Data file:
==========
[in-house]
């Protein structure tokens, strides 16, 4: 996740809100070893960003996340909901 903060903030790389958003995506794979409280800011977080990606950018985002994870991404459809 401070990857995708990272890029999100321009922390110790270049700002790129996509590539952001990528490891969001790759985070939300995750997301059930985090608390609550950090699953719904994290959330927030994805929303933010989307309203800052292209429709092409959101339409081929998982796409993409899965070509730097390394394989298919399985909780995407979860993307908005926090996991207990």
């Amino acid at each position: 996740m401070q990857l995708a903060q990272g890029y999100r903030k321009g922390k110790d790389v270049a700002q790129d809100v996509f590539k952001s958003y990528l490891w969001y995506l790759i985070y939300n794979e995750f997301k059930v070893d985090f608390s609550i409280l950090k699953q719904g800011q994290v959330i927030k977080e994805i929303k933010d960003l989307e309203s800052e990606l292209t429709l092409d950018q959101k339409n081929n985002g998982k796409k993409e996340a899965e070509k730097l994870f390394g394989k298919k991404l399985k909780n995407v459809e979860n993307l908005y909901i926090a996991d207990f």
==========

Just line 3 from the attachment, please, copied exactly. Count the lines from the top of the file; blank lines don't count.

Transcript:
């Amino acid at each position: 996740m401070q990857l995708a903060q990272g890029y999100r903030k321009g922390k110790d790389v270049a700002q790129d809100v996509f590539k952001s958003y990528l490891w969001y995506l790759i985070y939300n794979e995750f997301k059930v070893d985090f608390s609550i409280l950090k699953q719904g800011q994290v959330i927030k977080e994805i929303k933010d960003l989307e309203s800052e990606l292209t429709l092409d950018q959101k339409n081929n985002g998982k796409k993409e996340a899965e070509k730097l994870f390394g394989k298919k991404l399985k909780n995407v459809e979860n993307l908005y909901i926090a996991d207990f």